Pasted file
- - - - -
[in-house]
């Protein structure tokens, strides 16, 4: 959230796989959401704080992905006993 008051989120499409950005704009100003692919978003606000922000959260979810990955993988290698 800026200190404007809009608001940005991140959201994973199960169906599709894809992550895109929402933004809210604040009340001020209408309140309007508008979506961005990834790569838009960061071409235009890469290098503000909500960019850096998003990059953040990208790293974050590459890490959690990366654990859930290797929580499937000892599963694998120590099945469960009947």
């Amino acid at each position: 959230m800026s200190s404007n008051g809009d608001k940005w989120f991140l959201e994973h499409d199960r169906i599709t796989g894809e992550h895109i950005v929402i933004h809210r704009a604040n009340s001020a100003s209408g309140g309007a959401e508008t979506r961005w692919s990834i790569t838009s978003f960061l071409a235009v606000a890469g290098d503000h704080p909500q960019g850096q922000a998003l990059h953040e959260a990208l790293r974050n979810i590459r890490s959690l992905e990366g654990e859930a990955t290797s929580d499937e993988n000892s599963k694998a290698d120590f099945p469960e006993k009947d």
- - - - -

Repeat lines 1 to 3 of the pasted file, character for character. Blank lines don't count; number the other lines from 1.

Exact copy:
[in-house]
């Protein structure tokens, strides 16, 4: 959230796989959401704080992905006993 008051989120499409950005704009100003692919978003606000922000959260979810990955993988290698 800026200190404007809009608001940005991140959201994973199960169906599709894809992550895109929402933004809210604040009340001020209408309140309007508008979506961005990834790569838009960061071409235009890469290098503000909500960019850096998003990059953040990208790293974050590459890490959690990366654990859930290797929580499937000892599963694998120590099945469960009947």
């Amino acid at each position: 959230m800026s200190s404007n008051g809009d608001k940005w989120f991140l959201e994973h499409d199960r169906i599709t796989g894809e992550h895109i950005v929402i933004h809210r704009a604040n009340s001020a100003s209408g309140g309007a959401e508008t979506r961005w692919s990834i790569t838009s978003f960061l071409a235009v606000a890469g290098d503000h704080p909500q960019g850096q922000a998003l990059h953040e959260a990208l790293r974050n979810i590459r890490s959690l992905e990366g654990e859930a990955t290797s929580d499937e993988n000892s599963k694998a290698d120590f099945p469960e006993k009947d």